Acute pancreatitis is the sudden inflammation and hemorrhaging of the pancreas due to destruction by its own digestive enzymes—a process fittingly called autodigestion.
Most of the time the disease is actually relatively mild, but it can easily become severe, so it's critical to diagnose and treat it quickly.
The pancreas is a long, skinny gland the length of a dollar bill and is located in the upper abdomen, or the epigastric region, behind the stomach.
It plays endocrine roles—for example, alpha and beta cells make hormones like insulin and glucagon that are secreted into the bloodstream, but it also plays exocrine roles— for example, acinar cells make digestive enzymes that are secreted into the duodenum to help digest food.
These pancreatic digestive enzymes break down macromolecules like carbohydrates, lipids and proteins found in food, but these macromolecules are also found in the cells of the pancreas.
To protect the pancreas, the acinar cells manufacture inactive forms of the enzymes called proenzymes, or zymogens.
These zymogens are normally activated by proteases which cleave off a polypeptide chain, which is kind of like pulling the pin on a grenade.
For additional security, the zymogens are kept away from sensitive tissues in storage vesicles called zymogen granules, and are packaged with protease inhibitors that prevent enzymes from doing damage if they become prematurely active.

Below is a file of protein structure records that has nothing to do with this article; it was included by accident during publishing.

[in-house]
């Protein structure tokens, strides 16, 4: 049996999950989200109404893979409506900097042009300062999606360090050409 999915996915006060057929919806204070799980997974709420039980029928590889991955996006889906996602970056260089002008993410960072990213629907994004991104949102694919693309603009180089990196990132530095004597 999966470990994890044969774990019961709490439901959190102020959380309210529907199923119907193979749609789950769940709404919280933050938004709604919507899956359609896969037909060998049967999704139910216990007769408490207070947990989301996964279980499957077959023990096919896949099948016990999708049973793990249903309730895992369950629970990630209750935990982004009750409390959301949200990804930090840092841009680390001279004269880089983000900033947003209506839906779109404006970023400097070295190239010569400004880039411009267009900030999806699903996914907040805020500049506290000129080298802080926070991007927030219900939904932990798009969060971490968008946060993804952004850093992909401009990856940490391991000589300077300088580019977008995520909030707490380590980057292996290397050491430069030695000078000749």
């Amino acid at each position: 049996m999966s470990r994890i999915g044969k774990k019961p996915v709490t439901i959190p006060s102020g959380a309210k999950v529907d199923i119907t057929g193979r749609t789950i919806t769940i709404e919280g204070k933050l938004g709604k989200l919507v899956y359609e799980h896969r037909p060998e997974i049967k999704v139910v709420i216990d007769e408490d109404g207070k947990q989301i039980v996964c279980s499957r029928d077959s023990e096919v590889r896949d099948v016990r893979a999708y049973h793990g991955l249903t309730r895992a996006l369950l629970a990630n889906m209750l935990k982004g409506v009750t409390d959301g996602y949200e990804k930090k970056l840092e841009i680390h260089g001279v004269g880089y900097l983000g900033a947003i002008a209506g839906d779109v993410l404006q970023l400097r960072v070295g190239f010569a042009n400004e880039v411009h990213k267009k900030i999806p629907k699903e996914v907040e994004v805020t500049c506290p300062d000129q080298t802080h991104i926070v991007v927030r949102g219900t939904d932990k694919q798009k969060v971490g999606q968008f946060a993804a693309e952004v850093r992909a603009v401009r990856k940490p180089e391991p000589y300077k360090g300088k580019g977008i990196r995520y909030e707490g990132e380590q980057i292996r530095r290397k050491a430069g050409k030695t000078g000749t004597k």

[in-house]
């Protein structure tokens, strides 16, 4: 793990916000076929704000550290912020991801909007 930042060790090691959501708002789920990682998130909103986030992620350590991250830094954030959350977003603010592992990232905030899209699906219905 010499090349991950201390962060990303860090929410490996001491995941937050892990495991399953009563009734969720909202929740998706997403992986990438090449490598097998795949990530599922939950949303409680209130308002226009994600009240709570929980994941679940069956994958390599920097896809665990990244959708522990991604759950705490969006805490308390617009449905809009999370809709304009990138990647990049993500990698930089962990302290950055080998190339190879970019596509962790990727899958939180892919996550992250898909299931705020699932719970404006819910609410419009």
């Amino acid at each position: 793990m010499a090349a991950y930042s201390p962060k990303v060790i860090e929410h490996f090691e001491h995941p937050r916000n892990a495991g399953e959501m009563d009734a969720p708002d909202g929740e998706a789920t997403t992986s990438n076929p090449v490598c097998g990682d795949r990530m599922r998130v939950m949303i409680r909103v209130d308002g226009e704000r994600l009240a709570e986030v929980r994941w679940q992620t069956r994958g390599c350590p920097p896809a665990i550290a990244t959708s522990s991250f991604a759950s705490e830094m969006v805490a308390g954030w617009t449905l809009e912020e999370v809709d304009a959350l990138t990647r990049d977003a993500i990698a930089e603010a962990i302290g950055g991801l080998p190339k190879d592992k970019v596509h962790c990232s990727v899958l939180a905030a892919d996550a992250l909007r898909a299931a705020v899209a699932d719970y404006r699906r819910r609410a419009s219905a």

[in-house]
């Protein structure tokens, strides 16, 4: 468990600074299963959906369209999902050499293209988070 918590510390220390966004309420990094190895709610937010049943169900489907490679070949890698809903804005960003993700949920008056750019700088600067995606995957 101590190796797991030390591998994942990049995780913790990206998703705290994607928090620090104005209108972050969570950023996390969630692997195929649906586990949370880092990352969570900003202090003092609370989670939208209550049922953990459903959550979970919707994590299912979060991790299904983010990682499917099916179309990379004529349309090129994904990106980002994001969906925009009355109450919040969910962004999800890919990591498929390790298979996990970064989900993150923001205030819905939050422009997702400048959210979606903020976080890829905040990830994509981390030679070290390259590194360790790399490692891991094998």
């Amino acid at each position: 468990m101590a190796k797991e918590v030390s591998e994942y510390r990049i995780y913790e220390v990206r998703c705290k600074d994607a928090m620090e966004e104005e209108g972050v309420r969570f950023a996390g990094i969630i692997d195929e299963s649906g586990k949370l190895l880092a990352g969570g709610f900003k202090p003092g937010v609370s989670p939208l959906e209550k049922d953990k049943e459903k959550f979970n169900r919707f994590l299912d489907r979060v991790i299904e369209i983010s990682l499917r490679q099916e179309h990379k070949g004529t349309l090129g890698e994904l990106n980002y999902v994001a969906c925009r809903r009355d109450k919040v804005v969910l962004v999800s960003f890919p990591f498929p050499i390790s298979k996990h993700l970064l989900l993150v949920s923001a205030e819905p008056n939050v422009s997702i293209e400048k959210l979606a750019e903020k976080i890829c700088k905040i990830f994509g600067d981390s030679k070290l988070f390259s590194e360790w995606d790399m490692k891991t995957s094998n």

To digest a meal, these zymogens are released into the pancreatic duct, and delivered to the small intestine where they are activated by the protease trypsin.
Trypsin is a pancreatic digestive enzyme that is produced as the zymogen trypsinogen.
Normally, trypsinogen isn’t activated until it is cleaved by protease enteropeptidase which is found in the duodenum. But if trypsinogen and these zymogens become activated too early, then it can cause acute pancreatitis, and this might happen as a result of any injury to the acinar cells, or anything that prevents the normal secretion of the proenzymes into the duodenum.